After a decade of misery and a string of taxi driver suicides, New York City is finally taking action to assist cab drivers who have seen their net worth and livelihoods decimated by ridesharing services.
On Wednesday, Corey Johnson, the speaker of the City Council, unveiled a package of bills preventing the medallion crisis from happening again, according to the New York Times. Johnson said: “It’s clear that we need to take legislative action to protect medallion owners and drivers from predatory actors, including lenders, medallion brokers and fleet managers.”
Mayor Bill de Blasio also announced a separate set of initiatives, including eliminating as much as $10 million in fees to taxi medallion owners and allowing drivers to obtain financial counseling. The mayor also said he would extend the city moratorium on approving additional vehicles from ride hailing services like Uber and Lyft for another year. The city is also set to impose limits on how long these cars can linger in Manhattan without passengers.
The efforts represent the city's first steps to address a crisis that has already led to financial ruin – and sometimes suicide - for many cab drivers. But the plan doesn’t do much to rescue those who are already saddled with debt after purchasing a medallion. Bhairavi Desai, the leader of the Taxi Workers Alliance said: “We need to do much more. There’s a recognition that it will take some time to get there. But that process needs to begin immediately.”
The announcements came as a result of a New York Times investigation that revealed that taxi industry leaders had created a financial bubble in the medallion market. Not unlike the housing market bubble, industry leaders helped artificially inflate medallion prices to $1 million in 2014 from $200,000 in 2002 and made hundreds of millions of dollars by channeling purchasers into loans that many couldn’t afford.
Now, with the collapse of the industry, those loans have put immense pressure on many cab drivers. Some who sold taxi medallions years ago were calling them "better than the stock market". And after the bubble burst, the government was nowhere to be seen. More than 950 cab drivers filed for bankruptcy and thousands more have struggled to survive.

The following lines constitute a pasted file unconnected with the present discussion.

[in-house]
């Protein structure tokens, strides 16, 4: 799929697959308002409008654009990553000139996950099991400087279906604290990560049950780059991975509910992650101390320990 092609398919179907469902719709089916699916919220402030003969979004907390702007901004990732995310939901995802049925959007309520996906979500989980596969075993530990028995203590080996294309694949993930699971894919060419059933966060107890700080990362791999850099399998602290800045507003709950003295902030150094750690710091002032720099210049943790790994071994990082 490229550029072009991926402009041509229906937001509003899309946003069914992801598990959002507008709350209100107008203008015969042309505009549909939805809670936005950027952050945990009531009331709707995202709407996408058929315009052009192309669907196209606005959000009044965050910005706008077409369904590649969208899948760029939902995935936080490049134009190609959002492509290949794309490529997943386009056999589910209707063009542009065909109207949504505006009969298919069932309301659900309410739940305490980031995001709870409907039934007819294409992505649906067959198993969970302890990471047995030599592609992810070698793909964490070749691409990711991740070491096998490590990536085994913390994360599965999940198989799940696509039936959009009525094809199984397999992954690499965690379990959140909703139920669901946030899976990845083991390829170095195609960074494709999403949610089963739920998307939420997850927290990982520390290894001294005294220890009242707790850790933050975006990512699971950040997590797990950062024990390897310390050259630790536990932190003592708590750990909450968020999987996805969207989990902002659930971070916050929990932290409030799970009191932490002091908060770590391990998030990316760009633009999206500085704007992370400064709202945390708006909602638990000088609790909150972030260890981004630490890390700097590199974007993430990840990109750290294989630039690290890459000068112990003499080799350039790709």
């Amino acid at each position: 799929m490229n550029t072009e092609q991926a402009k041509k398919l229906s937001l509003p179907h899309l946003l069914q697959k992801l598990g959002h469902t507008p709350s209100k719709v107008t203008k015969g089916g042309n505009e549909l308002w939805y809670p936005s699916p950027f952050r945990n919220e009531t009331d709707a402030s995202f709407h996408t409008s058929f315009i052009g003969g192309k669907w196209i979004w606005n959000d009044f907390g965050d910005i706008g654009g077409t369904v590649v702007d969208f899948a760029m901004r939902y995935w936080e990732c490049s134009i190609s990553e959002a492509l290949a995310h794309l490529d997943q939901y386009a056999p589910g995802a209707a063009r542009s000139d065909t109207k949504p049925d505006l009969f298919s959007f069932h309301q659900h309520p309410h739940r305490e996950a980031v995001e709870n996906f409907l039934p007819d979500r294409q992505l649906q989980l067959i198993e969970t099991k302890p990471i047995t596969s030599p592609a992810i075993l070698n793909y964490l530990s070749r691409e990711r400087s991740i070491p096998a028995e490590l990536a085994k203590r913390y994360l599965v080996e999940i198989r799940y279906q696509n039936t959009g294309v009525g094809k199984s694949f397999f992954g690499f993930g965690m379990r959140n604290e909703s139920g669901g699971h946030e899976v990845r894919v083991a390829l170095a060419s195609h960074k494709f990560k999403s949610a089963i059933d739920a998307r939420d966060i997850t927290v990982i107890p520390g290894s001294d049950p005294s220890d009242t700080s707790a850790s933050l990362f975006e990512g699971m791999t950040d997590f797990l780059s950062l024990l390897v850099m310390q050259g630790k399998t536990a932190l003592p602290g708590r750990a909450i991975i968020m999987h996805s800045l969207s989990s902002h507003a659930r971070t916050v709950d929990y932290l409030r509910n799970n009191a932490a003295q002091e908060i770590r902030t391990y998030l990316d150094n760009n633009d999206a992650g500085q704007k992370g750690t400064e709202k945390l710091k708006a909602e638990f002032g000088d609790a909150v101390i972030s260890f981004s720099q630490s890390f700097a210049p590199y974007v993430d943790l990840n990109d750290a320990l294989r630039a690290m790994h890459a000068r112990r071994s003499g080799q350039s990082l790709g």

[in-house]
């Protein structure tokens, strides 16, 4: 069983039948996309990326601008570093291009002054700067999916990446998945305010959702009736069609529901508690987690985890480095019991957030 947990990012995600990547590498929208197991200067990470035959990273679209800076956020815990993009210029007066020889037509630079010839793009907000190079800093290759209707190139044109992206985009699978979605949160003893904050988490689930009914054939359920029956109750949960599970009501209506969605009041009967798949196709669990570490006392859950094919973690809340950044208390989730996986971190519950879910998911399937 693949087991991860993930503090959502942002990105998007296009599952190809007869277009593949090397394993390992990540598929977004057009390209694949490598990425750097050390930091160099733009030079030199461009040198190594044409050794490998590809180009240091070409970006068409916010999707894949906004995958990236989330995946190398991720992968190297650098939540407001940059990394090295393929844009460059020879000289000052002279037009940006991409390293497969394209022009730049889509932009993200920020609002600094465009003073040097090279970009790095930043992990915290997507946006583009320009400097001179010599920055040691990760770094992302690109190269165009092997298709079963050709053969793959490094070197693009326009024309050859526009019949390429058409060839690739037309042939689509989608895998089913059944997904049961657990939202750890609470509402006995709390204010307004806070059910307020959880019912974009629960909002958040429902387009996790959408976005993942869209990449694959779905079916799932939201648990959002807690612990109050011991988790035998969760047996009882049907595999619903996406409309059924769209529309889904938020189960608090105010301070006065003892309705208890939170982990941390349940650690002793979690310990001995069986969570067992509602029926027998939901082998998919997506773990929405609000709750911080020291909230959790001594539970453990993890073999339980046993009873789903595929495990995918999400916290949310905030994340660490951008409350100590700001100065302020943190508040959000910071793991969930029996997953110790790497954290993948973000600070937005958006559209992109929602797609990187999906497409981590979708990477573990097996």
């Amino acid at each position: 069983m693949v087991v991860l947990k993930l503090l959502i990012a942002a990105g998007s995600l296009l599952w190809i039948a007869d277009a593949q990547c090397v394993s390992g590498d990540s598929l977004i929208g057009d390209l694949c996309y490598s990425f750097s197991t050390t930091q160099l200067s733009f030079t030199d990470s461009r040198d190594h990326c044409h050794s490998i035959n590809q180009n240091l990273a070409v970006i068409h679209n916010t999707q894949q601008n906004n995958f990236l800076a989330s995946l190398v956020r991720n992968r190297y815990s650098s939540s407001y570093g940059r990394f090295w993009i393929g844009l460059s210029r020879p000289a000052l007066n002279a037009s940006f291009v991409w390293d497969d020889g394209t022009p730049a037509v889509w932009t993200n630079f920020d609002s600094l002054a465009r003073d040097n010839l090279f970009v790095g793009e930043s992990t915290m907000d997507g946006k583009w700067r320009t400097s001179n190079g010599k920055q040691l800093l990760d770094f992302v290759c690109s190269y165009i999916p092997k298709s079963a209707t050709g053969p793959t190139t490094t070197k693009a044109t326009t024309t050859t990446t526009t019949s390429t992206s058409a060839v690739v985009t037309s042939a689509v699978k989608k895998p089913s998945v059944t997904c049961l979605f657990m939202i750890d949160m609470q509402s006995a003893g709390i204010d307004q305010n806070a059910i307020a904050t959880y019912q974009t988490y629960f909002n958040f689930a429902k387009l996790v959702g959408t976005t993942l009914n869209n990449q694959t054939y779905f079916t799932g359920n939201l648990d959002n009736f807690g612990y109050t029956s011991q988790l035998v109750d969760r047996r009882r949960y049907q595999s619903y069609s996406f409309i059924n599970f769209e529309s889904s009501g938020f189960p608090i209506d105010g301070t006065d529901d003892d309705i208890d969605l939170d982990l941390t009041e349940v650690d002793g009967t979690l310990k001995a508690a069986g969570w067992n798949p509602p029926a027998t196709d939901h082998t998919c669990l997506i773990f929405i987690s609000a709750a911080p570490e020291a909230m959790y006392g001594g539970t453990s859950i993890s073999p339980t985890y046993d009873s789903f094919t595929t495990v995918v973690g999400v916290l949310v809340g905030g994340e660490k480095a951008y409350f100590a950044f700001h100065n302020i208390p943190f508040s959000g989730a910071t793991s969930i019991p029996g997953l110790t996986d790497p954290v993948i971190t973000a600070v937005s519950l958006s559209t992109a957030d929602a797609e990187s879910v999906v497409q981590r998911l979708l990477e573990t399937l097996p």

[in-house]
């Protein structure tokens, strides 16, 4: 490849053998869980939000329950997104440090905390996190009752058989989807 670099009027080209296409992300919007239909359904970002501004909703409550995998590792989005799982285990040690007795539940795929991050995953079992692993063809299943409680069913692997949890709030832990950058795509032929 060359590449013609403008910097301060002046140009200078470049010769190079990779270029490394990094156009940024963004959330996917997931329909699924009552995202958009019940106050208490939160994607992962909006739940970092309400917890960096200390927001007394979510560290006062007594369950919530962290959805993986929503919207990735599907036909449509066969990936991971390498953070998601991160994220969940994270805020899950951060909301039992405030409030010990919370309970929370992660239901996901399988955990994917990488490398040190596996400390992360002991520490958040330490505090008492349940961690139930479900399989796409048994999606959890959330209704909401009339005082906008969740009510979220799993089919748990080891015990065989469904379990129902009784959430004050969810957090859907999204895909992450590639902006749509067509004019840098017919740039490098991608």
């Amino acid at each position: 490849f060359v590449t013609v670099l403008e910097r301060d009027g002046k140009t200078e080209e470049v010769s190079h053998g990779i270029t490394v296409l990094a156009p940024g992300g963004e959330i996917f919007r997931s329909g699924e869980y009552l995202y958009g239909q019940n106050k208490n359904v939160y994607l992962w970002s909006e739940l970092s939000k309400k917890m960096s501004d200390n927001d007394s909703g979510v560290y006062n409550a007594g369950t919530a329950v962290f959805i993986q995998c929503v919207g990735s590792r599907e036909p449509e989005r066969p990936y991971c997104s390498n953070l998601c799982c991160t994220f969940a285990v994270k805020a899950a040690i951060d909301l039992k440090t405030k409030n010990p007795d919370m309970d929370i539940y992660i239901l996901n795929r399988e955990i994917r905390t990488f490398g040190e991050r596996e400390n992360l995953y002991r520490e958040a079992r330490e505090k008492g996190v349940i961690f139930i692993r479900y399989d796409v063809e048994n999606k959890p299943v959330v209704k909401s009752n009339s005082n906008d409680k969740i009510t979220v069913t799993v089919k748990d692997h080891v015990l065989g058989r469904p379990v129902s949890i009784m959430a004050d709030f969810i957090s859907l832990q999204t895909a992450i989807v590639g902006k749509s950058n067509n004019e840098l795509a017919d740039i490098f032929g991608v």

The city Taxi and Limousine Commission declined to comment on the plan and agency officials have previously said that they did not have the power to regulate lending practices prior to the industry being disrupted by ridesharing services.
Lenders also denied wrongdoing – big surprise – saying that their practices had been approved by lenders. Meanwhile, Uber is doubling down and criticizing the mayor's proposal to extend the moratorium. A spokeswoman for Uber, Alix Anfang said: “The mayor’s cap will create another medallion system, the same kind that bankrupted drivers and enriched lenders.”
Uber also sued the city in February, a case which is still pending. The day after a New York Times investigation appeared, New York attorney general Letitia James opened an inquiry into lending practices and the mayor ordered an investigation of medallion brokers. Both reviews are still ongoing.
The legislation is being spearheaded by Mr. Johnson, the speaker, as well as Councilman Ritchie Torres of the Bronx, who leads the Council’s oversight and investigations committee. A joint hearing will be held with the council transportation committee on June 24.
Torres said: “I look forward to questioning the Taxi and Limousine Commission about its role in the crisis. Not only did it fail to protect medallion owners from predatory forces, it was one of the predatory forces. There’s a sense in which the T.L.C. was a speculator masquerading as a regulator.”
One of the additional measures before the council requires TLC officials to scrutinize the financial resources of medallion buyers and block sales that may involve unaffordable loans. The city may also seek to ban the use of so-called "confessions of judgment" in Medallion loans. Many drivers had signed those documents, "in which borrowers admit defaulting on a loan and authorize a bank to do whatever it wants to collect."
City legislation would also direct the TLC to create yet another government agency: an "Office of Financial Stability to monitor the health of the industry, collect disclosures from medallion owners and assess the integrity of medallion brokers and fleet owners."
Several members of the council said they support the legislation but want the city to find a way to bail out the owners that are already in debt. Proponents are hopeful that the bills pass before the end of next week.
“Well, we have to give everything we’ve got for the next two weeks,” said Assemblywoman Yuh-Line Niou of Manhattan.